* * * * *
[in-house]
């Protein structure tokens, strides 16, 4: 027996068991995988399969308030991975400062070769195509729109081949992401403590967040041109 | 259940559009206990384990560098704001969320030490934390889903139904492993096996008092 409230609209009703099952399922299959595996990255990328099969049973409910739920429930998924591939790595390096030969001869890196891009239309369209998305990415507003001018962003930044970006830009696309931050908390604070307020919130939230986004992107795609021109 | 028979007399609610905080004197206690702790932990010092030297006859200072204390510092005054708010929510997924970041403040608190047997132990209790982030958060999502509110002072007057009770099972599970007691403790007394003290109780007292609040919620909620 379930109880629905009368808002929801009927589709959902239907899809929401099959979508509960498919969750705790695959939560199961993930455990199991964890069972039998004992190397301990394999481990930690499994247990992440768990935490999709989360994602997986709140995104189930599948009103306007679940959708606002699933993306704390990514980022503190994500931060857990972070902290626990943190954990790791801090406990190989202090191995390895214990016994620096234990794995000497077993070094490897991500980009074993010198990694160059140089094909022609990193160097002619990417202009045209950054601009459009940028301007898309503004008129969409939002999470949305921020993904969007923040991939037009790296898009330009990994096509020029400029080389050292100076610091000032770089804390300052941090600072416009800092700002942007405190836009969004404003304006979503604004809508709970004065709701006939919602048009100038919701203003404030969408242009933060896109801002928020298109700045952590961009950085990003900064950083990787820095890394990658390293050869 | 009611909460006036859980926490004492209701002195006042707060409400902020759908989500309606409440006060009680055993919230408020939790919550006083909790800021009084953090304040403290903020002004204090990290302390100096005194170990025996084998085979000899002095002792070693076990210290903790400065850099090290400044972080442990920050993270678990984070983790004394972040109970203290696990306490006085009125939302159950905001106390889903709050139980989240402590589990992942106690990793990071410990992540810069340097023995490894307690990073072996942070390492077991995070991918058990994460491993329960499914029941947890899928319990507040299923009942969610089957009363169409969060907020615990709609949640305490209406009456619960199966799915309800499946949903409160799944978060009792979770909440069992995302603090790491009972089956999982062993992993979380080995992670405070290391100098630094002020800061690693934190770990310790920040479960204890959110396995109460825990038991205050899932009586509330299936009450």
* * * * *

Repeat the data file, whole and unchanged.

[in-house]
């Protein structure tokens, strides 16, 4: 027996068991995988399969308030991975400062070769195509729109081949992401403590967040041109 | 259940559009206990384990560098704001969320030490934390889903139904492993096996008092 409230609209009703099952399922299959595996990255990328099969049973409910739920429930998924591939790595390096030969001869890196891009239309369209998305990415507003001018962003930044970006830009696309931050908390604070307020919130939230986004992107795609021109 | 028979007399609610905080004197206690702790932990010092030297006859200072204390510092005054708010929510997924970041403040608190047997132990209790982030958060999502509110002072007057009770099972599970007691403790007394003290109780007292609040919620909620 379930109880629905009368808002929801009927589709959902239907899809929401099959979508509960498919969750705790695959939560199961993930455990199991964890069972039998004992190397301990394999481990930690499994247990992440768990935490999709989360994602997986709140995104189930599948009103306007679940959708606002699933993306704390990514980022503190994500931060857990972070902290626990943190954990790791801090406990190989202090191995390895214990016994620096234990794995000497077993070094490897991500980009074993010198990694160059140089094909022609990193160097002619990417202009045209950054601009459009940028301007898309503004008129969409939002999470949305921020993904969007923040991939037009790296898009330009990994096509020029400029080389050292100076610091000032770089804390300052941090600072416009800092700002942007405190836009969004404003304006979503604004809508709970004065709701006939919602048009100038919701203003404030969408242009933060896109801002928020298109700045952590961009950085990003900064950083990787820095890394990658390293050869 | 009611909460006036859980926490004492209701002195006042707060409400902020759908989500309606409440006060009680055993919230408020939790919550006083909790800021009084953090304040403290903020002004204090990290302390100096005194170990025996084998085979000899002095002792070693076990210290903790400065850099090290400044972080442990920050993270678990984070983790004394972040109970203290696990306490006085009125939302159950905001106390889903709050139980989240402590589990992942106690990793990071410990992540810069340097023995490894307690990073072996942070390492077991995070991918058990994460491993329960499914029941947890899928319990507040299923009942969610089957009363169409969060907020615990709609949640305490209406009456619960199966799915309800499946949903409160799944978060009792979770909440069992995302603090790491009972089956999982062993992993979380080995992670405070290391100098630094002020800061690693934190770990310790920040479960204890959110396995109460825990038991205050899932009586509330299936009450």